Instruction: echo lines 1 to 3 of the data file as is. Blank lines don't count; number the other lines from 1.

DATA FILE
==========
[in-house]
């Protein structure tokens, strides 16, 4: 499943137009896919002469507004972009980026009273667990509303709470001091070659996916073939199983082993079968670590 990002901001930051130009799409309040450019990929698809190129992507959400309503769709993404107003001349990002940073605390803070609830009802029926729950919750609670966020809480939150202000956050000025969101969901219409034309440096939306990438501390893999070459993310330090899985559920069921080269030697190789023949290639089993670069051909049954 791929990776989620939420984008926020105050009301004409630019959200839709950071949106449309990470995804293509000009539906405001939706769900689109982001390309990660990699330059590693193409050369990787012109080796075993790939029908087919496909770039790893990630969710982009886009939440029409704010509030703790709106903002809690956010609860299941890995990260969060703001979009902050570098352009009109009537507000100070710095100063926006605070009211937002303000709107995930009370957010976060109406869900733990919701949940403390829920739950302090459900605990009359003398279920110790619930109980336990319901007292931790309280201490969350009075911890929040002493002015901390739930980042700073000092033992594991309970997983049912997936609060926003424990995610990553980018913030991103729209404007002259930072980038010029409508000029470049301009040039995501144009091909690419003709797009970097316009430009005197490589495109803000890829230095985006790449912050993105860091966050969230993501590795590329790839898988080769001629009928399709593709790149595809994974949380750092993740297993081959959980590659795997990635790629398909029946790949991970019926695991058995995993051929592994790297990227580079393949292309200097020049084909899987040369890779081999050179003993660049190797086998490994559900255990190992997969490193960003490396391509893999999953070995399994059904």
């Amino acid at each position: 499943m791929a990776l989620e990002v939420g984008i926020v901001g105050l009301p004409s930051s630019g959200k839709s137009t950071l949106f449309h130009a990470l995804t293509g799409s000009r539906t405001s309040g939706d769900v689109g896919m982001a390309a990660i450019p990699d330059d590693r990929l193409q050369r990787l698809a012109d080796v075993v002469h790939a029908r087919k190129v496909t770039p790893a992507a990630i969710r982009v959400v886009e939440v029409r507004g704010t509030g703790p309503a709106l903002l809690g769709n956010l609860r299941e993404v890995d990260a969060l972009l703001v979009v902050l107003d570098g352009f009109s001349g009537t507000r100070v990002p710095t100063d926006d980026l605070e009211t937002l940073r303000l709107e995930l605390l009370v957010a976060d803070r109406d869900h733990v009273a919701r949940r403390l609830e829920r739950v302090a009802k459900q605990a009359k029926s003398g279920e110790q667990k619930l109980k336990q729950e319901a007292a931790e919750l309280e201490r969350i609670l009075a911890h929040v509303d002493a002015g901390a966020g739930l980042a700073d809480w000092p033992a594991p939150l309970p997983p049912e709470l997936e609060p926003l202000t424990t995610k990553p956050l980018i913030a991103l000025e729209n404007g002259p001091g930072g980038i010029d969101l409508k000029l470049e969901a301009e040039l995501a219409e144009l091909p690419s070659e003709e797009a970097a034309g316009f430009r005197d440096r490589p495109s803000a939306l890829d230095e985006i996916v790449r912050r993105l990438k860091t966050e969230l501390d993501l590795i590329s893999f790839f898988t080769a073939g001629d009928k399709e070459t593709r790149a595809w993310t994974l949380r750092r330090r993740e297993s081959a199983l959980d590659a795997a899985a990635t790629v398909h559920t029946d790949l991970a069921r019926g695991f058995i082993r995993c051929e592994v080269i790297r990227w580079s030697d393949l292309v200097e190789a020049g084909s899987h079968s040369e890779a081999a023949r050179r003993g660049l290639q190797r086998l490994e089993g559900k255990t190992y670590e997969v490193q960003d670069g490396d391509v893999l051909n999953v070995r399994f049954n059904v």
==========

[in-house]
């Protein structure tokens, strides 16, 4: 499943137009896919002469507004972009980026009273667990509303709470001091070659996916073939199983082993079968670590 990002901001930051130009799409309040450019990929698809190129992507959400309503769709993404107003001349990002940073605390803070609830009802029926729950919750609670966020809480939150202000956050000025969101969901219409034309440096939306990438501390893999070459993310330090899985559920069921080269030697190789023949290639089993670069051909049954 791929990776989620939420984008926020105050009301004409630019959200839709950071949106449309990470995804293509000009539906405001939706769900689109982001390309990660990699330059590693193409050369990787012109080796075993790939029908087919496909770039790893990630969710982009886009939440029409704010509030703790709106903002809690956010609860299941890995990260969060703001979009902050570098352009009109009537507000100070710095100063926006605070009211937002303000709107995930009370957010976060109406869900733990919701949940403390829920739950302090459900605990009359003398279920110790619930109980336990319901007292931790309280201490969350009075911890929040002493002015901390739930980042700073000092033992594991309970997983049912997936609060926003424990995610990553980018913030991103729209404007002259930072980038010029409508000029470049301009040039995501144009091909690419003709797009970097316009430009005197490589495109803000890829230095985006790449912050993105860091966050969230993501590795590329790839898988080769001629009928399709593709790149595809994974949380750092993740297993081959959980590659795997990635790629398909029946790949991970019926695991058995995993051929592994790297990227580079393949292309200097020049084909899987040369890779081999050179003993660049190797086998490994559900255990190992997969490193960003490396391509893999999953070995399994059904």
């Amino acid at each position: 499943m791929a990776l989620e990002v939420g984008i926020v901001g105050l009301p004409s930051s630019g959200k839709s137009t950071l949106f449309h130009a990470l995804t293509g799409s000009r539906t405001s309040g939706d769900v689109g896919m982001a390309a990660i450019p990699d330059d590693r990929l193409q050369r990787l698809a012109d080796v075993v002469h790939a029908r087919k190129v496909t770039p790893a992507a990630i969710r982009v959400v886009e939440v029409r507004g704010t509030g703790p309503a709106l903002l809690g769709n956010l609860r299941e993404v890995d990260a969060l972009l703001v979009v902050l107003d570098g352009f009109s001349g009537t507000r100070v990002p710095t100063d926006d980026l605070e009211t937002l940073r303000l709107e995930l605390l009370v957010a976060d803070r109406d869900h733990v009273a919701r949940r403390l609830e829920r739950v302090a009802k459900q605990a009359k029926s003398g279920e110790q667990k619930l109980k336990q729950e319901a007292a931790e919750l309280e201490r969350i609670l009075a911890h929040v509303d002493a002015g901390a966020g739930l980042a700073d809480w000092p033992a594991p939150l309970p997983p049912e709470l997936e609060p926003l202000t424990t995610k990553p956050l980018i913030a991103l000025e729209n404007g002259p001091g930072g980038i010029d969101l409508k000029l470049e969901a301009e040039l995501a219409e144009l091909p690419s070659e003709e797009a970097a034309g316009f430009r005197d440096r490589p495109s803000a939306l890829d230095e985006i996916v790449r912050r993105l990438k860091t966050e969230l501390d993501l590795i590329s893999f790839f898988t080769a073939g001629d009928k399709e070459t593709r790149a595809w993310t994974l949380r750092r330090r993740e297993s081959a199983l959980d590659a795997a899985a990635t790629v398909h559920t029946d790949l991970a069921r019926g695991f058995i082993r995993c051929e592994v080269i790297r990227w580079s030697d393949l292309v200097e190789a020049g084909s899987h079968s040369e890779a081999a023949r050179r003993g660049l290639q190797r086998l490994e089993g559900k255990t190992y670590e997969v490193q960003d670069g490396d391509v893999l051909n999953v070995r399994f049954n059904v």